Kate Fowler has been vegan for twenty years. She revisits her early plant-based days and talks about how veganism is finally starting to be taken seriously
There was a time when finding a pack of bourbon biscuits in your local shop cheered you up no end. Those were the days when your sandwiches contained Sosmix – a germolene-pink, fat-based putty – and where the only vegan ‘cheese’ available was a substance whose texture and taste conspired to deter you from eating anything again, ever. As for wine, there was only one marketed as vegan: Disos. My dad, who courageously supported me in drinking this rough liquid that seared your throat and dissolved your stomach lining, called it Diesel. It’s not available anymore, except as a chemical weapon of warfare.
Back then, the vegans I knew were either punks or hippies, that is they were either vegan as part of a bigger political disregard for authority and oppression, or it was part of a peaceable expression towards all life. I felt I straddled both camps to some extent, but we didn’t know of any vegan bank clerks or teachers. Veganism wasn’t for ‘normal’ people, presumably because ‘normal’ people needed to eat and, unless you cooked for yourself, there really wasn’t all that much out there. Vegans were therefore forced into the kitchen but the cookbooks produced to help us delivered worthy, wholemeal dinners where flavour seemed as unwelcome as animal suffering. I was lucky in that my mum taught both my brother and me to cook when we were young, and she had always cooked delicious, healthy meals, later adapting these to meat-free versions as we both stopped eating animals. With her recipes and inspiration, I was able to feed myself pretty well as a vegan but not everyone was so lucky and I noted how many friends ‘just dropped by’ around dinner time. We did try to eat out now and then but it’s hard to get thrilled about a jacket potato (‘no butter please’) and half an iceberg lettuce leaf. Some days you got lucky and there were beans.
Since that time, there have been many wonderful and welcome landmarks. We were thrilled when the Co-op – no doubt the most progressive supermarket at the time – started labelling which foods and drinks were vegan, a move that heralded the end of Disos-related cell death in my body. For a while, it was genuinely exciting. There were naan breads!
Other supermarkets started to produce a list of the vegan products they sold and would send you a print-out through the post if you requested it. I waited anxiously for mine to arrive, only to find that most of the list consisted of vegetables, rice and bottled water.
But then there was the miracle of Linda McCartney. When it became clear which of her products were suitable for vegans, we threw ourselves into the world of pastry and for a long time, all the friends who turned up around dinner time now clutched a box of pies as a gift. They felt like golden times. But then, oh the horror, in the late 1990s, there was a media-fanned scandal in which it was revealed that some of the soya used in the Linda McCartney range was genetically modified, despite the company doing its best to source and use only non-GM. The recipes were changed as a result and the pies were no longer vegan. Dark times. For a while, we trawled health food stores, buying up the old batches and storing them away until the dark clouds again lifted. Friends fell out over who spotted the box first; a black market in pies emerged.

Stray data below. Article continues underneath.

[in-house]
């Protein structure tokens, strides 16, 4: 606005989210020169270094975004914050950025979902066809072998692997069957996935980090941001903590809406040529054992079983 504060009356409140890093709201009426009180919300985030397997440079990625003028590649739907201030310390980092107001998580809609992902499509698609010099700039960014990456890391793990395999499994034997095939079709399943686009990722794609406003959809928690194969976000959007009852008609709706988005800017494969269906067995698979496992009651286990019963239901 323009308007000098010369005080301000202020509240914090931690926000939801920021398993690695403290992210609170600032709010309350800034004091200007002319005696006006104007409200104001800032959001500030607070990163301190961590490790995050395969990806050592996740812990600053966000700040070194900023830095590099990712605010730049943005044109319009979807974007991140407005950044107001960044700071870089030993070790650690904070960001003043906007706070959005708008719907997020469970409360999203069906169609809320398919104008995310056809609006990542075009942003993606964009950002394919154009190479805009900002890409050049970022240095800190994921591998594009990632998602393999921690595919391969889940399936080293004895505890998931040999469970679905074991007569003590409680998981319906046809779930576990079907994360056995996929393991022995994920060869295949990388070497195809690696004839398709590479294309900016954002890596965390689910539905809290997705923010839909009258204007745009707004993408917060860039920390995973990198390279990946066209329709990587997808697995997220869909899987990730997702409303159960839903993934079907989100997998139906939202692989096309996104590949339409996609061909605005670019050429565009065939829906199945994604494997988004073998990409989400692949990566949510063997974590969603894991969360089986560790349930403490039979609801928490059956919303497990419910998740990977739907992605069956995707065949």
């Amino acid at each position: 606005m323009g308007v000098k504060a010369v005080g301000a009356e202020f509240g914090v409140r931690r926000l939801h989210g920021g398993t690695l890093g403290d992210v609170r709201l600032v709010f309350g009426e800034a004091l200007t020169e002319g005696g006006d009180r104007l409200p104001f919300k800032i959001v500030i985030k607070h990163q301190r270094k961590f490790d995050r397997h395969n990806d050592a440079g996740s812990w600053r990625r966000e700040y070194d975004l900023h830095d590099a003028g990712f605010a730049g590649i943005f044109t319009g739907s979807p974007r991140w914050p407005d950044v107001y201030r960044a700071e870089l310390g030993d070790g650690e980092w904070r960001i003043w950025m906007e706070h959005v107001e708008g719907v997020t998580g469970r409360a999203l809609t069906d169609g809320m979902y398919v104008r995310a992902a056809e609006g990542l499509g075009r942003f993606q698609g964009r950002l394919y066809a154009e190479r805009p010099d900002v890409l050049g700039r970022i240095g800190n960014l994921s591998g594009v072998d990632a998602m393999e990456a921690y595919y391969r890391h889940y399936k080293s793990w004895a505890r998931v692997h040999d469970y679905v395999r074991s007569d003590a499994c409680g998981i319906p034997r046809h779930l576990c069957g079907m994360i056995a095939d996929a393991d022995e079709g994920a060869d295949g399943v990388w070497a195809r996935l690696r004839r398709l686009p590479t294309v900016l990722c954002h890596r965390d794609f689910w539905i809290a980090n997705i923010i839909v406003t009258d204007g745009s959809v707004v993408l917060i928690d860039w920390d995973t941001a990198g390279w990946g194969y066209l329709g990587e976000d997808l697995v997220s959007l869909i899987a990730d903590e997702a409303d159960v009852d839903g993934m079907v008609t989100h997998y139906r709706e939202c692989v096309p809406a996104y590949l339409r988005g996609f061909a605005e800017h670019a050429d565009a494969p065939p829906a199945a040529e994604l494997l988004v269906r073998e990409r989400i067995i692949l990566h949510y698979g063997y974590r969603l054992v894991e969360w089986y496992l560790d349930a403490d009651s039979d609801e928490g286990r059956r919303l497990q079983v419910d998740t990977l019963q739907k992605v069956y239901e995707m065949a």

Of course, vegan foods come and go. There was a brief time when Swedish Glace produced an incredible range of ice creams, including pear and mocha, but these are now gone and, while privately I continue to mourn their loss, I am reminded daily of the vast improvements in vegan provision over the last 20 years. And Linda McCartney pies are back.
Mainstream companies are starting to label their products, too. I see that Hovis breads contain the ‘suitable for vegans’ label, for example, as do some of the Oxford Landing wines. In my local healthfood shop, Frys and VBites have changed the landscape. A schnitzel? A pasty?! Don’t mind if I do. Trips to larger healthfood shops blow my mind and my budget.
From ice cream to sour cream and squirty cream, and from cream cheese to melting cheese to cheesecakes, the world has become a better place. My local supermarket – and several other chains, too – now label foods for vegans. When I want cheese at midnight, I have a choice of four in my local store. And while I’m there, I can pick up croissants, pain au chocolat, cookies, little pots of banoffee pie puddings and a host of other luxuries that I could never have dreamed of 20 years ago, not least in a small town like mine.
Eating out is a wholly different experience, too. Two years ago I set up a social veggie and vegan group in this little town in the hope that there might be a handful of us who could eat out and encourage better meal provisions locally. Now, there are about 25 of us who meet regularly and, not only have many of the local pubs and restaurants embraced the vegan challenge and created beautiful dishes for us, they have often kept those options on their regular menus. A bistro in the neighbouring village now hosts a monthly and highly-successful vegan feast evening with eleven courses and wine to match.
Being vegan is the only part of my life where I have been ahead of the fashion curve. Where once being vegan was ‘extreme’ or ‘weird’ or just plain ridiculous, now – finally! – it’s taken seriously. When singers like Ellie Goulding and Beyoncé declare themselves animal-free the world takes notice. When boxers like David Haye do, all manner of negative stereotypes are destroyed. Being vegan is no longer the sole domain of the punks and the hippies. I even heard there was a vegan bank clerk …